Windmills. Rook v Knight. The Adams Spot!

Windmills. Rook v Knight. The Adams Spot!

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Windmills. Rook v Knight. The Adams Spot!

I was playing over the Giri - Ding Liren game from the ongoing 2015 Tata Steel…..

(insert a picture of Anish Giri……………….Russ)
Anish Giri

This is Anish Giri on the cover of the April 2009 CHESS when at
14 years and 7 months he became the World’s Youngest Grandmaster.

I was playing over the Giri - Ding Liren game from the ongoing 2015 Tata Steel…..

(A brief bio on Anish Giri………………Russ)

Born in Russia. Father Nepalese, Mother Russian. The family now reside in Holland.

I was playing over a game from the ongoing 2015 Tata Steel event
when this position with Black to play cropped up in one of the games.

A.Giri - Ding Liren, Tata Steel 2015.

And I was thinking (I do that sometimes, the headaches wear off after a while)
that offside White Knight has no way to escape the Rook's continuous attacks.

The coincidence being that morning I had been looking for a theme for this Blog and hit
upon a study composed in the year 811 AD. by a lad who name we only know as Zajbar.

Zajbar 811 AD. White to play and win. A very early demonstration of Zugzwang.

This ending is much more common than two Bishops v a Lone King
so serious students of the game should take some time out to study it.

I’ll give a brief example of some of the ideas used by both sides.

And that was how this week’s theme was shaping up. I had intended to
find some RHP examples of players screwing up Rook v Knight endings.

So I scanned the RHP Database wondering what tales of misery I would find.

As a Rook v Knight ending is classed as a book draw and indeed 70 % of the RHP games
with this ending are drawn. I just looked for Rook v Knight endings ending with 1-0 or 0-1.

The very first one I looked at had my head in my hands. This was a bad idea.

Bicsb - Fatbouy RHP 2014

Good grief, We are in deep trouble if they are all like this. The Knight wins!
Suddenly I got a well timed PM from Moonbus requesting to see Windmills

So we forget about Rook and Knight endings and instead show Windmills,

Chess history has given us plenty of examples but I will be using the games from RHP.
For those of you who think a windmill is a mill you wind up here is one in all it’s glory,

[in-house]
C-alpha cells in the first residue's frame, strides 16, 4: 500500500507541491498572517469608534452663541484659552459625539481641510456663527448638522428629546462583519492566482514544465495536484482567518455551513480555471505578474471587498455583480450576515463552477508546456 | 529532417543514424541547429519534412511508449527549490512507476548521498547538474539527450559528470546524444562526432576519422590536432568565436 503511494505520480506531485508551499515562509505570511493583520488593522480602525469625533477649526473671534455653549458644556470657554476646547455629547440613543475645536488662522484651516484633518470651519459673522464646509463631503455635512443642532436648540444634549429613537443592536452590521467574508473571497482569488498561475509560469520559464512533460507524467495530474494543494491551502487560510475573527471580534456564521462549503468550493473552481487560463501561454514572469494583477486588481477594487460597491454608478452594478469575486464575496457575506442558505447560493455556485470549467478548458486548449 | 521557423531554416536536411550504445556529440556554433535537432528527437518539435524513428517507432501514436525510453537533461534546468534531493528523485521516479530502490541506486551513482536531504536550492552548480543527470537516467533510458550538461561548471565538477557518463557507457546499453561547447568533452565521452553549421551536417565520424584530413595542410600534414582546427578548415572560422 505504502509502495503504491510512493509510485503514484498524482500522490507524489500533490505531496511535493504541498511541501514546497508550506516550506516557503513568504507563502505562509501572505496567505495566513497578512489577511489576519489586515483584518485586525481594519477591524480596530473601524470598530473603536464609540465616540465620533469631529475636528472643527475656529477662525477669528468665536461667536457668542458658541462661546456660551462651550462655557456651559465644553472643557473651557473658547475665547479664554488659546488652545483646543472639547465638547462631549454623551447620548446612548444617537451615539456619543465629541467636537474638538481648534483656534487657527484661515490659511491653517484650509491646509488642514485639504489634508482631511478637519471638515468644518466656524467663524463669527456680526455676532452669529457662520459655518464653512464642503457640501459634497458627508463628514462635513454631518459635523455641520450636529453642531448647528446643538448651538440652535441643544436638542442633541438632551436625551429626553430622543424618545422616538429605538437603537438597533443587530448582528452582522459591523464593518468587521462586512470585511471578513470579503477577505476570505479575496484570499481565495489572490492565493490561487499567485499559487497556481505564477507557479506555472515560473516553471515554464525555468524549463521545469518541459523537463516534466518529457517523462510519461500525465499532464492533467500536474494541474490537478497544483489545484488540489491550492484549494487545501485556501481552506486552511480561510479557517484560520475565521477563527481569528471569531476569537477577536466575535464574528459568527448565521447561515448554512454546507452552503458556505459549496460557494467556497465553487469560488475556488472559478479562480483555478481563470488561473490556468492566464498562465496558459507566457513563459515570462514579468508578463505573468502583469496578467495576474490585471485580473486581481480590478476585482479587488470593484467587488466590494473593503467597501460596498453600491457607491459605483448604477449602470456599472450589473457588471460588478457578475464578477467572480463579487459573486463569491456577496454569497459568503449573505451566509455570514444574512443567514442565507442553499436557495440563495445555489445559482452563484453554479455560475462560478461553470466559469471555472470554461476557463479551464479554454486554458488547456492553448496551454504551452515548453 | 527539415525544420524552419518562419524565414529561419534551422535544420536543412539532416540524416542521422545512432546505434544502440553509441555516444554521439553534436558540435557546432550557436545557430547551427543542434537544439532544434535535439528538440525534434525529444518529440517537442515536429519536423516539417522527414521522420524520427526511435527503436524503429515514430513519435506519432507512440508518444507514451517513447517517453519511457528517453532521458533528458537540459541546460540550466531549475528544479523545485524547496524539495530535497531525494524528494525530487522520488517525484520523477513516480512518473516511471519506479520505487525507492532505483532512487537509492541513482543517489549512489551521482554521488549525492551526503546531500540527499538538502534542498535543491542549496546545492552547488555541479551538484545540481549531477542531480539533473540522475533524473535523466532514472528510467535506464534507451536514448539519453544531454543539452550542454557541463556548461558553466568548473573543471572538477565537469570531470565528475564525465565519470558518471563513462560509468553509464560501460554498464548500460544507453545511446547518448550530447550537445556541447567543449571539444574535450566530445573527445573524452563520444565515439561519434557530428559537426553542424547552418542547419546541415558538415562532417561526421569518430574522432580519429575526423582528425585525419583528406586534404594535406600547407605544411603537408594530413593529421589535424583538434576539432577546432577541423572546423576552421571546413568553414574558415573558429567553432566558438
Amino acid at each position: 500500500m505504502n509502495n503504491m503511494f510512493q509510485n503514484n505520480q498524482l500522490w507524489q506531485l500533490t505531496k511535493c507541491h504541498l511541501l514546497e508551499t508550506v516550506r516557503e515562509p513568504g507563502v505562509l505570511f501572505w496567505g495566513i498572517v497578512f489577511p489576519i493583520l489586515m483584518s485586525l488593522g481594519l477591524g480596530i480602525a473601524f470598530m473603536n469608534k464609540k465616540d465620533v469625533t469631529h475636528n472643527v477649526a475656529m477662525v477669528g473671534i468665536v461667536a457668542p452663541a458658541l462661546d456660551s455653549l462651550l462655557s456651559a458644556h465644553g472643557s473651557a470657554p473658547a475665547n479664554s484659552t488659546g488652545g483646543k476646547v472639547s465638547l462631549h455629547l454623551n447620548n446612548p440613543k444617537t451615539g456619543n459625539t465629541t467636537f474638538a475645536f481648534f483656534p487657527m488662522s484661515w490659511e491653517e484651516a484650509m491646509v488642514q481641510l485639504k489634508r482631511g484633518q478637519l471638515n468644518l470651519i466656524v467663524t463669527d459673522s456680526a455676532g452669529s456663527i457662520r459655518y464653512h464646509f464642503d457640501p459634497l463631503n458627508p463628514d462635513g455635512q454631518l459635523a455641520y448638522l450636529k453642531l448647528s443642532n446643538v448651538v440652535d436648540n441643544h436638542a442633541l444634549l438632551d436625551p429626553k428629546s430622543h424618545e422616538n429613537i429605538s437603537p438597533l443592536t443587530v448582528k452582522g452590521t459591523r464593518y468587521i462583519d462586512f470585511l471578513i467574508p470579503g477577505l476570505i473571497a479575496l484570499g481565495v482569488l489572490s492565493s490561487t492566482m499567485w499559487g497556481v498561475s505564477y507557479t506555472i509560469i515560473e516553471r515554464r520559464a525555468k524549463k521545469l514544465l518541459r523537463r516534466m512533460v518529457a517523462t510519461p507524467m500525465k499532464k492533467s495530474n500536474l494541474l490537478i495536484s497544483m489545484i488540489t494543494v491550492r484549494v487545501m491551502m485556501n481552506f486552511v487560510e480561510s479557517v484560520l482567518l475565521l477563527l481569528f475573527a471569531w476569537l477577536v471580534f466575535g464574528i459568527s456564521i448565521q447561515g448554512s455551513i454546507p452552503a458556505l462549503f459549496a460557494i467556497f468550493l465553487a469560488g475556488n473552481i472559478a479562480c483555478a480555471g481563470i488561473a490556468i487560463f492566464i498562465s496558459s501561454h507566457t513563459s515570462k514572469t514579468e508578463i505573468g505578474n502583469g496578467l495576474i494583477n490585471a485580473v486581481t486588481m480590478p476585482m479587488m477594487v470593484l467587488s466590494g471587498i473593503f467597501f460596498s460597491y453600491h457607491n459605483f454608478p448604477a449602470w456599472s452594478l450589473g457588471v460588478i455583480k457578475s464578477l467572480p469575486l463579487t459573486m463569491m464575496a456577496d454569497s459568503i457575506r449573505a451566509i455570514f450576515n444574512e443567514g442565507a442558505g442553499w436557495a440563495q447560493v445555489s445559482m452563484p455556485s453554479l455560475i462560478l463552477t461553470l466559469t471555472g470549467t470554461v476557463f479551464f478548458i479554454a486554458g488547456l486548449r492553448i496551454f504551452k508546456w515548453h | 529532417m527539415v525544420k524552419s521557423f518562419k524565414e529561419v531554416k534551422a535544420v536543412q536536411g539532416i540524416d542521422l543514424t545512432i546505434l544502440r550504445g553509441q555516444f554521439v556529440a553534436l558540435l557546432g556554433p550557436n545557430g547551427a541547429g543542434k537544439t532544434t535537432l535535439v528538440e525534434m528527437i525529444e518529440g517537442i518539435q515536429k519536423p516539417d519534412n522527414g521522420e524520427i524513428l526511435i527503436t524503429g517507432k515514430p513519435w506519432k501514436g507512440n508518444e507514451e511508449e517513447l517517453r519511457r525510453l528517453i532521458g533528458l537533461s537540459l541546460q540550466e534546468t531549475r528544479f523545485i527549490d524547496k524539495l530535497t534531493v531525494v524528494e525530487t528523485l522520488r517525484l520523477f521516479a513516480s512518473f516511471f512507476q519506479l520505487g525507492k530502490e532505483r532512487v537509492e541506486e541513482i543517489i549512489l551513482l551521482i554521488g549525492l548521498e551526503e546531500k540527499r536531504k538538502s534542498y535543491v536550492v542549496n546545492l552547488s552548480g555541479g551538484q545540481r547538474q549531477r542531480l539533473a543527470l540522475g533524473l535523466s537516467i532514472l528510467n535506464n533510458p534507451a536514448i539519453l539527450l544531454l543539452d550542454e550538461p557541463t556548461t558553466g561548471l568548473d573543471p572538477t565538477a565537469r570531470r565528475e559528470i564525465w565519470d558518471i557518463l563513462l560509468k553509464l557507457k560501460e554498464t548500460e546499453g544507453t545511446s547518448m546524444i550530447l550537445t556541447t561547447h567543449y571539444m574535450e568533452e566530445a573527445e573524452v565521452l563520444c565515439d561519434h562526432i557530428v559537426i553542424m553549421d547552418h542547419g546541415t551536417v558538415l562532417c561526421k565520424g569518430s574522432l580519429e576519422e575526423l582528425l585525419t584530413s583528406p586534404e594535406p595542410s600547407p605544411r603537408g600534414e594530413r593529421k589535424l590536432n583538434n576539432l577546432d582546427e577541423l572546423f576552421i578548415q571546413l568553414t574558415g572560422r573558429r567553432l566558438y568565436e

USArmyParatrooper - sagator RHP 2011

Another illustration just to make sure you have it. This time Black has all the fun.

rkmmax - forkedknight RHP 2011

There is so much joy in swinging Rooks about, I’ll show you another example.

randr - Ed Freyfogle RHP 2010

So you have the idea. All that we need do is look at the finer points. Where is the h-pawn.

If the h-pawn is on h7 then no need to go Windmilling. You can look for a mate instead.

kjl291 - kcrally RHP 2012

Of course others here have missed this quicker mate. Here is another.
Watch out for Black’s clever and alert play leading up to Windmill.

Odinson - Checkov RHP 2010

An amusing finish. White shows Black how the mating pattern works.

With the pawn on h6 (or of course h3) then the mating pattern is not there.
However, this allows one to for a perpetual check. A couple of sad examples.

bdh191 - teclay RHP 2012

Another needless loss with a missed perpetual.

achilles9533 - pl RHP2011


The Greenpawn Cock-Up No. 146.

How are you getting on with that 5.Bd3 gambit in the Caro Kann from the last blog.

I’ve already had a couple of blitz games with it. Two losses where I went sac-happy.
Here (not v the Caro Kann) I’m White in a recent blitz game. You will enjoy this one.


We end with this masterpiece from the dark damp pit that is the RHP Database.
White successfully manages to get back rank mated ‘without castling’ in 10 moves.

jeremyluerkens - Dragonball RHP 2007

The thread accompanying this blog is Thread 162591
The Planet Greenpawn
Last Post
10 Jun 24
Blog since
06 Jul 10